Sara [7:27]: So I... Or how did you react for it? I did not. I tried to just hide it for the most part because I... Partly because I felt like, what is wrong with me? This is... I'm embarrassed that I'm even struggling with the fact that she's chewing gum. Yeah. And then I didn't want to hurt her feelings. And then so it did eventually show up at the dinner table and my mom was really big on family dinner. So even though I had a lot of... extracurriculars and I would be gone quite a bit, but she somehow made it work with five kids that we would have family dinners. So then it was, I sat by her at the table, my dad sat at the other end, but I started noticing both are chewing. And so then I'd try to like eat quickly. I got to go do homework. For some reason I need to leave. And at some point they caught onto it and they were like, why are you guys leaving the dinner table so quickly? And I finally said, okay, I'm going to just tell them. I was like, I really don't like the sound of chewing. And I think it was my dad who just like jokingly said, Oh, do you need some therapy or something? And I was like, Yeah, please, I do. And they just left kind of laughed it off. And they know that story now. And they're like, we're sorry, we didn't know. But yeah, it was really intense for me. And I did want help.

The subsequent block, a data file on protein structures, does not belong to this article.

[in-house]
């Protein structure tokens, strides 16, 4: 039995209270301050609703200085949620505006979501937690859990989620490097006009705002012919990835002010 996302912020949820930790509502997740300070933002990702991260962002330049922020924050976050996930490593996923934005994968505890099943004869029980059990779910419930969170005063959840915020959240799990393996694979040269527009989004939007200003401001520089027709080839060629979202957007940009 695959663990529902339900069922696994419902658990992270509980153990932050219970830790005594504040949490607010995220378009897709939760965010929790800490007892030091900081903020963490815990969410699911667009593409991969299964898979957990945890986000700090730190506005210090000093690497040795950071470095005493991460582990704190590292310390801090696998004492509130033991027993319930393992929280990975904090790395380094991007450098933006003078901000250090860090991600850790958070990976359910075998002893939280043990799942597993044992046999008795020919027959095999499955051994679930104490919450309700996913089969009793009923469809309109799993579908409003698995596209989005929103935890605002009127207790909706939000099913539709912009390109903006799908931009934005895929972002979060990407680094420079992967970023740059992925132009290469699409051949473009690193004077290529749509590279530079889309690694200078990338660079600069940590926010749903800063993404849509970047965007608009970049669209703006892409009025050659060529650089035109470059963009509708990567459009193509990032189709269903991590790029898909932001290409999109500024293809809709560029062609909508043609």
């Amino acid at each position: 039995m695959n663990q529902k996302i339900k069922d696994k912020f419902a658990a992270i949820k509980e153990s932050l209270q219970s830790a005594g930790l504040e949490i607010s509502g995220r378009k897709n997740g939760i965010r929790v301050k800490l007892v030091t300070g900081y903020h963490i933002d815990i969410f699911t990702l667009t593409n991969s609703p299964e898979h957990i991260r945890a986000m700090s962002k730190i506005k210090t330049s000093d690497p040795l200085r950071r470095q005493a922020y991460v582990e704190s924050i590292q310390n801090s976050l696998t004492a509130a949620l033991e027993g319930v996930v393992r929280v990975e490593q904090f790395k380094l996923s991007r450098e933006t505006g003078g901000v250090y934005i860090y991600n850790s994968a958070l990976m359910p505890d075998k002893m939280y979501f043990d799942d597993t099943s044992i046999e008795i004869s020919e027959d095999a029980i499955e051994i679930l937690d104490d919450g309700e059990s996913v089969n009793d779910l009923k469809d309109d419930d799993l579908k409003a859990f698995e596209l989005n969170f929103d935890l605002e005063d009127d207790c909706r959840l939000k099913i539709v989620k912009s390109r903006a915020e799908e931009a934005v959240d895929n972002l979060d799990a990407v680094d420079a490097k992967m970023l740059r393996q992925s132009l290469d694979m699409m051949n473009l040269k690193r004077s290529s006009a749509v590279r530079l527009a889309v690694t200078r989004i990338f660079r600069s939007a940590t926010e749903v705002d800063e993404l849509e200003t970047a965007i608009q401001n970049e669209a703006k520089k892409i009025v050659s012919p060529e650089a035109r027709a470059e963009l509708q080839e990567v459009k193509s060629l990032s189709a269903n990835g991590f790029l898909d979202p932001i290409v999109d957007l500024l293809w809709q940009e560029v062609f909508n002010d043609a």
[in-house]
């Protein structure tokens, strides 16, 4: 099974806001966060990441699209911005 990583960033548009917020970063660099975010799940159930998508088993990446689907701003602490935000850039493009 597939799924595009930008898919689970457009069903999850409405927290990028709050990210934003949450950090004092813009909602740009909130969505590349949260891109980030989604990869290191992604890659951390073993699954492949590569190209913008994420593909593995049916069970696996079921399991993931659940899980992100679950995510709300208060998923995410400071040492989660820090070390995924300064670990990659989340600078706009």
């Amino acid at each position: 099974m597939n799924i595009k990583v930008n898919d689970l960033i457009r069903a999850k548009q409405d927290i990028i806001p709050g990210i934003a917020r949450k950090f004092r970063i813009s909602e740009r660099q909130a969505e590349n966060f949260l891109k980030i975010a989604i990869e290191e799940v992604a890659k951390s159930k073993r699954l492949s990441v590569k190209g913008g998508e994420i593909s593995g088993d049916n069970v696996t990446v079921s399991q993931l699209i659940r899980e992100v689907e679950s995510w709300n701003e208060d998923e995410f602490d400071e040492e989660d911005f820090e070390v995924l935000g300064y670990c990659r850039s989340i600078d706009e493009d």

Adeel [8:40]: But and at this point, you were in high school.

Sara [8:44]: Yeah, this was probably when I named it. Yeah, I was probably I was in high school. And then I had my best friend, my freshman and sophomore year of high school. She was also a clarinet player and we were in a lot of activities together. She was a gum chewer and open mouth.

Adeel [9:01]: Yeah.